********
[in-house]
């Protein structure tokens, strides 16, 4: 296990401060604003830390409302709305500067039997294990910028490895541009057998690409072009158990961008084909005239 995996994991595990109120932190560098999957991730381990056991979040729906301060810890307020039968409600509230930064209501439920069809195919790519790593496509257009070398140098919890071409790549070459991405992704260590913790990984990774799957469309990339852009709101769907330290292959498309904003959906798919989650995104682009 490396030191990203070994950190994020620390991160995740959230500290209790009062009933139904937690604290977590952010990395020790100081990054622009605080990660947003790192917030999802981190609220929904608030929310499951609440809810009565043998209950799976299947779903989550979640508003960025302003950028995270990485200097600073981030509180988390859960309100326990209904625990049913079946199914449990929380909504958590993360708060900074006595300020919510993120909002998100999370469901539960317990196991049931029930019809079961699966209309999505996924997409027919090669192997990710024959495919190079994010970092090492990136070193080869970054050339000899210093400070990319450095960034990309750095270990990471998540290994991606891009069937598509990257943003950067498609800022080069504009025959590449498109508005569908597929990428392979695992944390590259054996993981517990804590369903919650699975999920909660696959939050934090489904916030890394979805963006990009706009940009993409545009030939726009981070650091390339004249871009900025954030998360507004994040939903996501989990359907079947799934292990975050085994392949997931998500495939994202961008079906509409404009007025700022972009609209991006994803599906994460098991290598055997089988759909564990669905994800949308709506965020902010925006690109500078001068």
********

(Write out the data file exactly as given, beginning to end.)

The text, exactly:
[in-house]
């Protein structure tokens, strides 16, 4: 296990401060604003830390409302709305500067039997294990910028490895541009057998690409072009158990961008084909005239 995996994991595990109120932190560098999957991730381990056991979040729906301060810890307020039968409600509230930064209501439920069809195919790519790593496509257009070398140098919890071409790549070459991405992704260590913790990984990774799957469309990339852009709101769907330290292959498309904003959906798919989650995104682009 490396030191990203070994950190994020620390991160995740959230500290209790009062009933139904937690604290977590952010990395020790100081990054622009605080990660947003790192917030999802981190609220929904608030929310499951609440809810009565043998209950799976299947779903989550979640508003960025302003950028995270990485200097600073981030509180988390859960309100326990209904625990049913079946199914449990929380909504958590993360708060900074006595300020919510993120909002998100999370469901539960317990196991049931029930019809079961699966209309999505996924997409027919090669192997990710024959495919190079994010970092090492990136070193080869970054050339000899210093400070990319450095960034990309750095270990990471998540290994991606891009069937598509990257943003950067498609800022080069504009025959590449498109508005569908597929990428392979695992944390590259054996993981517990804590369903919650699975999920909660696959939050934090489904916030890394979805963006990009706009940009993409545009030939726009981070650091390339004249871009900025954030998360507004994040939903996501989990359907079947799934292990975050085994392949997931998500495939994202961008079906509409404009007025700022972009609209991006994803599906994460098991290598055997089988759909564990669905994800949308709506965020902010925006690109500078001068």